Here be spoilers.
- I was not surprised that the resolution of the series would bring the survivors of the Twelve Colonies here. That's a common trope in both science fiction and New Age pseudo-science (remember von Daniken's "Chariots of the Gods" from the 1970s). The unexpected part was that the BSG survivors got here so far back in our past: 150,000 years!
- The time capsule approach to time travel was pretty cool. No deus ex machina here, as long as you discount the FTL jump technology.
- It felt like an appropriate and proportionate response that Boomer and Tory received rough justice at the hands of Athena and Tyrol, respectively.
- It comes as no surprise that a show that demands you take faith seriously would demand you do the same with angels. The identity of the angels, though? That, my friends, requires a bit more pondering.
- For a show with such an Old Testament feel, the redemption of Gaius Baltar was a nice touch.
- Lee Adama, Luddite! It's rare to see a story deal with a society that uses high technology to survive long enough to reach a point that they can recognize how their use of that technology is damaging them spiritually, that decides to discard their technology so that they can start anew, and that actually follows through on the decision. That's moral courage, people.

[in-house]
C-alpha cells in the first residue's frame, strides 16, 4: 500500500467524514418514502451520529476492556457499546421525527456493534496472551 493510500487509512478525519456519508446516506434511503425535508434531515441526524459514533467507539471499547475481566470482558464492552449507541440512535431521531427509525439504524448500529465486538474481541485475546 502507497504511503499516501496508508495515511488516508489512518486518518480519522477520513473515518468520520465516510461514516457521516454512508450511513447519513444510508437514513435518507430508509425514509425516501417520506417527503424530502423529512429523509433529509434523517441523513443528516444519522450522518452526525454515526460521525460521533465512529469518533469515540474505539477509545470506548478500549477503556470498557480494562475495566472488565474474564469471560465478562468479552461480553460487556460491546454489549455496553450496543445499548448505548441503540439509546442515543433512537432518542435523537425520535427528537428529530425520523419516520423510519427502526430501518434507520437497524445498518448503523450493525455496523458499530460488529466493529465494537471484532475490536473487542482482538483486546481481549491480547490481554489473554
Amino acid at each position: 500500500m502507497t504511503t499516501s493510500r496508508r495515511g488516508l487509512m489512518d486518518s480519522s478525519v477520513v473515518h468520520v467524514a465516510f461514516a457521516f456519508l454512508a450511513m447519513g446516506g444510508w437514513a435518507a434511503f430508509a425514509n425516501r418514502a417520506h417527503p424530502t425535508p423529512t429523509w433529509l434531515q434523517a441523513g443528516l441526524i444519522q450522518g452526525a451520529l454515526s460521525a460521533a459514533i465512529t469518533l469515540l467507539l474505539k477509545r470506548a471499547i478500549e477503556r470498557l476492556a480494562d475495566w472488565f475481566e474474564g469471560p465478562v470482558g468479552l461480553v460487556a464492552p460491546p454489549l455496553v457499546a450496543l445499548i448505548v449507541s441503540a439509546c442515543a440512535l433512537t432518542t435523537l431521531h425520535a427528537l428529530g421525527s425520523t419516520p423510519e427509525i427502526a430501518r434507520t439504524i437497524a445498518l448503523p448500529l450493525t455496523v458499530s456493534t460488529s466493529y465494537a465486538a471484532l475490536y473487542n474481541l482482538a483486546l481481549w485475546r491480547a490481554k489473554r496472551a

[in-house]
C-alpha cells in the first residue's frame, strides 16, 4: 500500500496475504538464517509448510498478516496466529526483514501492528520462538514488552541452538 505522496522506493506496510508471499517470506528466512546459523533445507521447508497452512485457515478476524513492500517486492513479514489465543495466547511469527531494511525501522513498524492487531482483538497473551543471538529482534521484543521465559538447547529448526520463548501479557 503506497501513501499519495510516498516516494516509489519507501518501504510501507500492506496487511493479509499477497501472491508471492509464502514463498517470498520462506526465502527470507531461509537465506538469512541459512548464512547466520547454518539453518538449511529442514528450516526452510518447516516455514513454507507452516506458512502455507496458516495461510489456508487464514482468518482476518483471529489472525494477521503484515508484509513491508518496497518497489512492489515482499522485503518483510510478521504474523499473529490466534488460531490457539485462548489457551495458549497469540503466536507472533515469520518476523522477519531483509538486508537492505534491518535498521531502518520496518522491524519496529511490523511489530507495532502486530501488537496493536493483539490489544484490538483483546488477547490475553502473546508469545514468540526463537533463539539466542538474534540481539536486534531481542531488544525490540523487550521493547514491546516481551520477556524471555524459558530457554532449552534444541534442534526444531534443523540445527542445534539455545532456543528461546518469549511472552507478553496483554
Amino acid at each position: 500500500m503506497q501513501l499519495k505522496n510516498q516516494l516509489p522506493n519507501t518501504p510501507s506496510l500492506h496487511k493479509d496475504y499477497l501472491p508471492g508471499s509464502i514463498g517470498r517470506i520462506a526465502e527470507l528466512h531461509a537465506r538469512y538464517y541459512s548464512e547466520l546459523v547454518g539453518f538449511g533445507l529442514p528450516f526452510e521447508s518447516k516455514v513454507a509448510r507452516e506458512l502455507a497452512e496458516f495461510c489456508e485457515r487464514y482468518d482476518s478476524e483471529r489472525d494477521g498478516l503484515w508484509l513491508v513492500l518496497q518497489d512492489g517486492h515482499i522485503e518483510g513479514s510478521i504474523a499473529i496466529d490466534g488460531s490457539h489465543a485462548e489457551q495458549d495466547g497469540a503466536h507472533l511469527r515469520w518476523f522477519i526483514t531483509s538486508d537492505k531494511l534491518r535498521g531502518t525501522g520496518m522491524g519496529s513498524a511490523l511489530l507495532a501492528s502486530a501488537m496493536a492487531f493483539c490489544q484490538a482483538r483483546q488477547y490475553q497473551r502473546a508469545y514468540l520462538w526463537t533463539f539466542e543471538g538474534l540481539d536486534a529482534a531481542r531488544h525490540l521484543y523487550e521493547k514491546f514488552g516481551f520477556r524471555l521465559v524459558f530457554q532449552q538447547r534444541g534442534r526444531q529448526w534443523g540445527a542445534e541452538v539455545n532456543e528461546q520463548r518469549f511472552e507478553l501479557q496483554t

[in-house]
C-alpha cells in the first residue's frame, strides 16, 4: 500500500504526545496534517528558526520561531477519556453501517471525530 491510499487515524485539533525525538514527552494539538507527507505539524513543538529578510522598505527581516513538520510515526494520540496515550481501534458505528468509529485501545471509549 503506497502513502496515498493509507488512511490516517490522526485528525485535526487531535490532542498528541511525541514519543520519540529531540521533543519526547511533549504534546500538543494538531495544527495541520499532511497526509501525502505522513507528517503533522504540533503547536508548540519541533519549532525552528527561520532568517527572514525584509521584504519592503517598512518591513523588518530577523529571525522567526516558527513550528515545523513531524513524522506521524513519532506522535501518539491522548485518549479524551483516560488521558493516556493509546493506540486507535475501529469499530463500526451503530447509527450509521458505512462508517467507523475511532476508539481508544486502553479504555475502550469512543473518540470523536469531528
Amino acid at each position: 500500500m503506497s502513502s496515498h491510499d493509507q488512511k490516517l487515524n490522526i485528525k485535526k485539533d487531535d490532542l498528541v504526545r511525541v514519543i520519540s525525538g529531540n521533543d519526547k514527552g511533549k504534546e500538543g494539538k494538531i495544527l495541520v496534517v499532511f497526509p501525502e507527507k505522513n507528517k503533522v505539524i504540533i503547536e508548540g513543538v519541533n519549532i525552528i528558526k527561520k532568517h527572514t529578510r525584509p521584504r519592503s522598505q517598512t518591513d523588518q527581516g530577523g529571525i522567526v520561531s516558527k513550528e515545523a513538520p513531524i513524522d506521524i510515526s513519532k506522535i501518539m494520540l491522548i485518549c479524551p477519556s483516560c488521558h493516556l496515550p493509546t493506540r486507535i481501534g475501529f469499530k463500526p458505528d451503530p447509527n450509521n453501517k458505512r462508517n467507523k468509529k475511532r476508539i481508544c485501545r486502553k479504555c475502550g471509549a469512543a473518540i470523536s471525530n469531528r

- If my count is correct, the role of Moses in this drama took four parts: Adama, Roslin, Starbuck, and "Galactica" herself. And they all got to see the Promised Land, even though none of them got to dwell there.
- Our last image before the fade to the ending credits was of Six and Baltar, arm-in-arm walking away from us, becoming lost in the Manhattan crowd. With the strong notion of cycles throughout not only this episode but the entire series, I'm trying to remember if the miniseries began with them arm-in-arm walking toward us? I'm thinking no, that it began with Six alone, in her sexy red dress, on her way to meet Baltar. If that's not a false memory, then I'll leave BSG taking away the message that cycles of destruction can be broken, and that we certainly, no matter who we are and what we've done, do not have to end up alone.